Don't anticipate multinational e-commerce firms to sleep.
International e-commerce companies will have to face increased pressure to extend their global presence as advanced economies mature and the giants seek new sources of growth over time. As incomes rise, market access in emerging nations will become more appealing.
It's not uncommon for domestic and multinational companies to engage in strong rivalries in these situations. This, however, is likely to represent just a portion of the narrative in question. For example, shopify.com is already powering local internet stores in numerous countries across the globe. Local e-buyers and e-sellers in even the most tough sectors may now interact thanks to international technological platforms like Facebook. Localized services like in-store pickup are being offered in India by collaborating with existing physical shop networks. People who run international and local e-commerce businesses will likely work together more in the future.
All levels of government must act now.
For e-commerce to reach its full potential, governments need to play a role and help the private sector be creative.
As a first step, ensuring that everyone has access to the internet is critical. Online payments and logistics are two examples of basic industries that need to be nurtured. The stable business climate required to attract investment may be created through a clear regulatory, tax, and customs structure that is tailored to the demands of the digital economy. Trust in online shopping may be built on a solid foundation of robust consumer protection. Developing an e-commerce action plan, as Egypt, Serbia, and Vietnam have done to kick-start changes in all of these sectors, may be an important first step.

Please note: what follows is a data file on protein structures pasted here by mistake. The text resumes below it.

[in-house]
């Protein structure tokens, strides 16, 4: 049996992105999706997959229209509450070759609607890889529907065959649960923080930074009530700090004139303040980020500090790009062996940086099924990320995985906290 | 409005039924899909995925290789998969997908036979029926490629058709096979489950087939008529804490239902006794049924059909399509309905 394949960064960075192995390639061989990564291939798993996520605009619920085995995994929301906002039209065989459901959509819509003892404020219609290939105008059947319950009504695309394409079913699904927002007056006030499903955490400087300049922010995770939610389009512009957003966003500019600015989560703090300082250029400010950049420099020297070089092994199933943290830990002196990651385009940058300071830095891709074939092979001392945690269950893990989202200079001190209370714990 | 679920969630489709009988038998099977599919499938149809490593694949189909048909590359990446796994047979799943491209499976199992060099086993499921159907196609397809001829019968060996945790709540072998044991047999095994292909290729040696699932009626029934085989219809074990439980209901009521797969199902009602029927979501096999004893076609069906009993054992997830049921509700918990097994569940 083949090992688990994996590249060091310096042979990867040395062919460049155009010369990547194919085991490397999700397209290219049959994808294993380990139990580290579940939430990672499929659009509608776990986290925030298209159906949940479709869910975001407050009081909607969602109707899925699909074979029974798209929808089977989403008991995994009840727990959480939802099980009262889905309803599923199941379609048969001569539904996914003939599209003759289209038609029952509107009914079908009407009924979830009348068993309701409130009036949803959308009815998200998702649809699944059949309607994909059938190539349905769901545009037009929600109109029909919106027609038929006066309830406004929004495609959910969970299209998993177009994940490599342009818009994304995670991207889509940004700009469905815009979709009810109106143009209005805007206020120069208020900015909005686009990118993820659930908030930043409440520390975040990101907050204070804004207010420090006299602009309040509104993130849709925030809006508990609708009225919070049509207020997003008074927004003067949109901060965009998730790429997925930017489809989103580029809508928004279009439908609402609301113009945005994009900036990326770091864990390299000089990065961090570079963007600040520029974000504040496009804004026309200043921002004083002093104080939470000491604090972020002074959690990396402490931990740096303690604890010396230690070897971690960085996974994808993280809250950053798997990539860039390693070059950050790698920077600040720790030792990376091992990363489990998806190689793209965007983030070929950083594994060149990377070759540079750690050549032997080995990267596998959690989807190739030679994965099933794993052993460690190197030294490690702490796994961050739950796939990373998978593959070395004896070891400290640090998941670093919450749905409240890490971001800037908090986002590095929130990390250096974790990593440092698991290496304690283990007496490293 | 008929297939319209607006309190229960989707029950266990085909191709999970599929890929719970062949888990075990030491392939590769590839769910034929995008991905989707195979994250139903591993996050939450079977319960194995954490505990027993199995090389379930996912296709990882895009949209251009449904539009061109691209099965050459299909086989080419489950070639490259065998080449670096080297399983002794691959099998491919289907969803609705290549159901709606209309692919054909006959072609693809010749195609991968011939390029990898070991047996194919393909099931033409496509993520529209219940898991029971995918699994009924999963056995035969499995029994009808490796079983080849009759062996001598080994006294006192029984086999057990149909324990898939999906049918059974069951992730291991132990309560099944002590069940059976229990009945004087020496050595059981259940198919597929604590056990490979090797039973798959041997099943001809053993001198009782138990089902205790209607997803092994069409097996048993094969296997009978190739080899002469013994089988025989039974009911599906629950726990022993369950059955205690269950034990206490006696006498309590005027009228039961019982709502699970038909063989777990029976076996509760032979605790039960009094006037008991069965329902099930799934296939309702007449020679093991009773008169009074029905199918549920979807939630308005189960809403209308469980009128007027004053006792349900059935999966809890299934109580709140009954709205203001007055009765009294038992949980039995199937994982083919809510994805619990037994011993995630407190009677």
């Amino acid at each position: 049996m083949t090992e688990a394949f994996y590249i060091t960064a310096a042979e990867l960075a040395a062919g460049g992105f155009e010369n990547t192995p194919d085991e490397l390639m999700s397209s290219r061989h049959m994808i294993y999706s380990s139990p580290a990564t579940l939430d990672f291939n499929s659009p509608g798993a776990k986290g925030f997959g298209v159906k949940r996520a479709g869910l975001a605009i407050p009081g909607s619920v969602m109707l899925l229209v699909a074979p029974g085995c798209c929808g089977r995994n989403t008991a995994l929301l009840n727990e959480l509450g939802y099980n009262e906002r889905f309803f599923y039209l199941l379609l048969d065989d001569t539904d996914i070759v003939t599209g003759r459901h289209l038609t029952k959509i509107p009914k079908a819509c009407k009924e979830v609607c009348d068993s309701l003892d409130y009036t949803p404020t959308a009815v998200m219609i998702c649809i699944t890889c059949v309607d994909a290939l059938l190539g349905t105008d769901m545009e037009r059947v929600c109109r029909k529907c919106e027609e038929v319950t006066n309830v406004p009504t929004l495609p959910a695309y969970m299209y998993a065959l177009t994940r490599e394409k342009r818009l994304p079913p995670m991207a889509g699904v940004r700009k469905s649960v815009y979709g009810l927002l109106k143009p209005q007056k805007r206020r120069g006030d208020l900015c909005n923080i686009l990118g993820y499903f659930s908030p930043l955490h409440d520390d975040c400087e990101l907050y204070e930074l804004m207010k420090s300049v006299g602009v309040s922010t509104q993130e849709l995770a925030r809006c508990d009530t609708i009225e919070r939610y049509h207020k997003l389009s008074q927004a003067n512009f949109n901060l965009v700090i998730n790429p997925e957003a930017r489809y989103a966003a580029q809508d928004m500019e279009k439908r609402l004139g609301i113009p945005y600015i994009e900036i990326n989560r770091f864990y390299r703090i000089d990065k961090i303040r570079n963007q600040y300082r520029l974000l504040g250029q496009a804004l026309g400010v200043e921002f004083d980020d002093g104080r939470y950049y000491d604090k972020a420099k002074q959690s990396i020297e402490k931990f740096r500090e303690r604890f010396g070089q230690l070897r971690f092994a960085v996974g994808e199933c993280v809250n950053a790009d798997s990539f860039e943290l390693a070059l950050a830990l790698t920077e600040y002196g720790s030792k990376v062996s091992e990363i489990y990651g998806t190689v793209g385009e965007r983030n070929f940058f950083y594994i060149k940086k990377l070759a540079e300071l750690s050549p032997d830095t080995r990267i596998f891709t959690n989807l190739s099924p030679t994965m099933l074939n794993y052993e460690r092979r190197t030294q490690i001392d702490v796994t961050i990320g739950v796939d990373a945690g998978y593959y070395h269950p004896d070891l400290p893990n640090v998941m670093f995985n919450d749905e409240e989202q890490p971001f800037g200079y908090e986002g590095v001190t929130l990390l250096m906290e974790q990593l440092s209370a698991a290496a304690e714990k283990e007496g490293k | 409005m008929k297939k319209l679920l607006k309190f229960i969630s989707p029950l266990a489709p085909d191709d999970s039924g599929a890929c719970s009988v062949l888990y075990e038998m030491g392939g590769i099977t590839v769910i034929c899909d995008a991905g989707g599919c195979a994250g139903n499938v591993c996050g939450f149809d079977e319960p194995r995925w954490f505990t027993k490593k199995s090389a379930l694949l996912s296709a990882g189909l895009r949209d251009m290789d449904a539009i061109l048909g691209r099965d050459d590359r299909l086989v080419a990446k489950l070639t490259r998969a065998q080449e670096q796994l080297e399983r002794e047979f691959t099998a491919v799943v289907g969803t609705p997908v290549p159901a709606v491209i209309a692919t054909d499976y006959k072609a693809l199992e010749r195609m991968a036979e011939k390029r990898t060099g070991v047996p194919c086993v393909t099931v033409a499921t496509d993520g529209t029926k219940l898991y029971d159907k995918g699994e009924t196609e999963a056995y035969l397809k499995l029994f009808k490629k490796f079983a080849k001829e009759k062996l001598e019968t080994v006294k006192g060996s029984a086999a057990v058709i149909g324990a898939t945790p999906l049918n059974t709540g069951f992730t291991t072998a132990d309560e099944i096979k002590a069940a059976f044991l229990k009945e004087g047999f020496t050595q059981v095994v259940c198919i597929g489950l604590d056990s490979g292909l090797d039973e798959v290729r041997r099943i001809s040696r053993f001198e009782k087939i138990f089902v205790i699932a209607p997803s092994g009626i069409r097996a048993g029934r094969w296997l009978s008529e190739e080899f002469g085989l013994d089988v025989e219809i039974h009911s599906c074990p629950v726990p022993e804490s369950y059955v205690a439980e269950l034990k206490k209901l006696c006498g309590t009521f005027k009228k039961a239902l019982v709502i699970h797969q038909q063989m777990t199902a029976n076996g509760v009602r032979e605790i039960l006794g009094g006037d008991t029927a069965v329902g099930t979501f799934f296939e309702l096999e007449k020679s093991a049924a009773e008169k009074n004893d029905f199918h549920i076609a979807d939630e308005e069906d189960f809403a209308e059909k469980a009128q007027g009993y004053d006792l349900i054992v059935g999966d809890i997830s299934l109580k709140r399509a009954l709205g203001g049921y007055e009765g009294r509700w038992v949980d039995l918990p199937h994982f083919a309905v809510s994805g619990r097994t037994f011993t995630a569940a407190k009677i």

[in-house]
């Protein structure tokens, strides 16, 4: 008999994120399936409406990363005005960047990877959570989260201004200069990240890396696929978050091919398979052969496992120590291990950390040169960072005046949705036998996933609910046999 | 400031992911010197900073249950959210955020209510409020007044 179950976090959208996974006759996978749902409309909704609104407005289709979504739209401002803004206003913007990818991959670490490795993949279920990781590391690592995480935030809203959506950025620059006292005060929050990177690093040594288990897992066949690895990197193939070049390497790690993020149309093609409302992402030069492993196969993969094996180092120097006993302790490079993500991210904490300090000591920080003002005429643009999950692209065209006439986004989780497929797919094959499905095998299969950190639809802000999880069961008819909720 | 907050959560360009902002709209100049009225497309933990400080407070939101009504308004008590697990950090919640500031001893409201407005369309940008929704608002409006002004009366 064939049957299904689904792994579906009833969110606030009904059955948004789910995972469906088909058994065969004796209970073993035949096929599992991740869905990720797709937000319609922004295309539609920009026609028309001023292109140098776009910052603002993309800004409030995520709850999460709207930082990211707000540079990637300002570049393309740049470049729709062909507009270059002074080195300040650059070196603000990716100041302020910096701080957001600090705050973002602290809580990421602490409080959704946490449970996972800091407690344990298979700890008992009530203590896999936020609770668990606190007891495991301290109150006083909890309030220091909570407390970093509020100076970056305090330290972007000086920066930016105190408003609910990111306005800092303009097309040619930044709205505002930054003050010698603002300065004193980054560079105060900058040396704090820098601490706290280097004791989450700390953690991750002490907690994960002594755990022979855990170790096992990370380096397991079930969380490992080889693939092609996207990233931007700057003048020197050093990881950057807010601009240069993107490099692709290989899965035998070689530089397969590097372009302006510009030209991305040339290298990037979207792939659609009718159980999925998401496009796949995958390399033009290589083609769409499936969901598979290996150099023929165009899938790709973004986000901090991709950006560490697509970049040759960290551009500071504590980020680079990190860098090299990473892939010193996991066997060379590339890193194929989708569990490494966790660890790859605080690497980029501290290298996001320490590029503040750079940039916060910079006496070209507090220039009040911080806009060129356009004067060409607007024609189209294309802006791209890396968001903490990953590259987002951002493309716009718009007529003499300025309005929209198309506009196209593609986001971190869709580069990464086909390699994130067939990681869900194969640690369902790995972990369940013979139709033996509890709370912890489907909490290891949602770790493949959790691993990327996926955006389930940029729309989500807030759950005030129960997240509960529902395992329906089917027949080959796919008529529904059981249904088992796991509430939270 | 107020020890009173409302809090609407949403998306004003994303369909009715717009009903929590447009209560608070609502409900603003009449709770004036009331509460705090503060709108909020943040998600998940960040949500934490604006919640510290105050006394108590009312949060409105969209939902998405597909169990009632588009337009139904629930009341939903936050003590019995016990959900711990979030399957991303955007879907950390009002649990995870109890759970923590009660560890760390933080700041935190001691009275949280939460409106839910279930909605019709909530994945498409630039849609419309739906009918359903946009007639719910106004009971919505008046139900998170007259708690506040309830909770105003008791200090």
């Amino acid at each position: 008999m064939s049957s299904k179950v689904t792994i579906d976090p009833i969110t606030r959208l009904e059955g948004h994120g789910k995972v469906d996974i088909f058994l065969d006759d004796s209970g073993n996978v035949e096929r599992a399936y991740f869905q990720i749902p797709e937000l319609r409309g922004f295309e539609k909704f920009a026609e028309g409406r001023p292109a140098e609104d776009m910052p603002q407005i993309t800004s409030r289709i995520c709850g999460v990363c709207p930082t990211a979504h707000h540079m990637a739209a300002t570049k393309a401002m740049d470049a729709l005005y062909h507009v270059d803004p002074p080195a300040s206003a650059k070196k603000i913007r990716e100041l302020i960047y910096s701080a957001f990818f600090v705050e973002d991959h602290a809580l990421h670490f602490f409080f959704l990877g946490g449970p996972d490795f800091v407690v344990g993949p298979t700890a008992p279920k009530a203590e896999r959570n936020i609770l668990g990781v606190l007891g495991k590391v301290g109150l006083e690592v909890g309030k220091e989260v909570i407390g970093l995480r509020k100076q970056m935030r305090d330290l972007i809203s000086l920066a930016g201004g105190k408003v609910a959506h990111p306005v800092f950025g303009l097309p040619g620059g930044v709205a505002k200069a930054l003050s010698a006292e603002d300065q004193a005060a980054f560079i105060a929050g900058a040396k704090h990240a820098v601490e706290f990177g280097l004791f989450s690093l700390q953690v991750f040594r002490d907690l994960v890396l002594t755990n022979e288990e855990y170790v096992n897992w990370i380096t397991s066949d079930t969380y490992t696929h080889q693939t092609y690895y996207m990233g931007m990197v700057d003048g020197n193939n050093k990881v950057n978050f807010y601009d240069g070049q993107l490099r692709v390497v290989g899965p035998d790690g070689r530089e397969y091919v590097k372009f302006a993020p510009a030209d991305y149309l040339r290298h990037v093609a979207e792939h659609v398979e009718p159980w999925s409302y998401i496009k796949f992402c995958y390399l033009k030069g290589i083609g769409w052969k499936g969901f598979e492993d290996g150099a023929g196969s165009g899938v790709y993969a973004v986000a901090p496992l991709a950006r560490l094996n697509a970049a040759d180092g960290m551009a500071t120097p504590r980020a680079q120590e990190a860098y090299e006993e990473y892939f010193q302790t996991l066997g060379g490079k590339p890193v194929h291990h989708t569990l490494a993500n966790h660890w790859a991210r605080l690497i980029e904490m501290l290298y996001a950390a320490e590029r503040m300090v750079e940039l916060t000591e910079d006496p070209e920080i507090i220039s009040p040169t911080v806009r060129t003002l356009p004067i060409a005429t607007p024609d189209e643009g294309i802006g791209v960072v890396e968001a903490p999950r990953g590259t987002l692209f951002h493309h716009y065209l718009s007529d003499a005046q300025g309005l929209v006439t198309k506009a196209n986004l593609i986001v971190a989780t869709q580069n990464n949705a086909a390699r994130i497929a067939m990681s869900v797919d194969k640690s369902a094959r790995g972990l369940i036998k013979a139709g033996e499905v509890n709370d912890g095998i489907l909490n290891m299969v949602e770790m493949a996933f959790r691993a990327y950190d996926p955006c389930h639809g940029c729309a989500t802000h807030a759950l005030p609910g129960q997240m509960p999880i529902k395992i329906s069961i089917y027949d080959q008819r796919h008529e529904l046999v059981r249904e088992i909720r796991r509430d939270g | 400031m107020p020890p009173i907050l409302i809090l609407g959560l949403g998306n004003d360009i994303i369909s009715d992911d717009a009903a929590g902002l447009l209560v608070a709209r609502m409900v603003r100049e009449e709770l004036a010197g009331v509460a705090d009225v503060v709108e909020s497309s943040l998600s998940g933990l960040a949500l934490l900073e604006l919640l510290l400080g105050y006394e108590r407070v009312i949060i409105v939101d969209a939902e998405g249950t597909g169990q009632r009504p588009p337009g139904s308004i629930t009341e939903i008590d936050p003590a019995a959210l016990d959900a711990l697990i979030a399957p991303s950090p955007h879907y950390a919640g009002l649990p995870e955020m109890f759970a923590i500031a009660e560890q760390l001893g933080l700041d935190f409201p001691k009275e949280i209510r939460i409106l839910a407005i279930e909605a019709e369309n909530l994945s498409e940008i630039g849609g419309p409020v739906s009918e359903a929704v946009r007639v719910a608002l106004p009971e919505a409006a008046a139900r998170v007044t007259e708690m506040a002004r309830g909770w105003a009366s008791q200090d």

Governments, local businesses, and multinational e-commerce giants all have a role to play in the developing markets' e-commerce boom. If they are properly implemented, online marketplaces have the potential to both generate new employment and benefit their users. E-commerce has the potential to catalyze the next phase of development in developing countries by stimulating innovation and increasing market competitiveness.
Emerging markets are dominated by mobile commerce.
Because mobile phones are the first web-enabled devices that the majority of people in countries like Asia Pacific and Africa have exposure to, the majority of customers in developing markets choose to use their cellphones to make online purchases. Despite the fact that e-commerce marketplaces in developed nations have many more mobile devices and internet connectivity, customers in underdeveloped countries are more likely to use their cellphones to buy.
There might be an extra one billion internet users in the nine nations examined, with India and China expected to be the most populous. Two-thirds of internet access in India and China will be through smartphones through 2021, according to a recent report. If you want to take advantage of the e-commerce explosion in developing nations, you need a well-thought-out plan for mobile commerce.
The most recent developments
Even though e-commerce infrastructure in developing nations lags behind that in developed countries, sales growth in these countries is expected to be greater in the future. Thus, the e-commerce scene throughout the world may alter dramatically in the upcoming decades.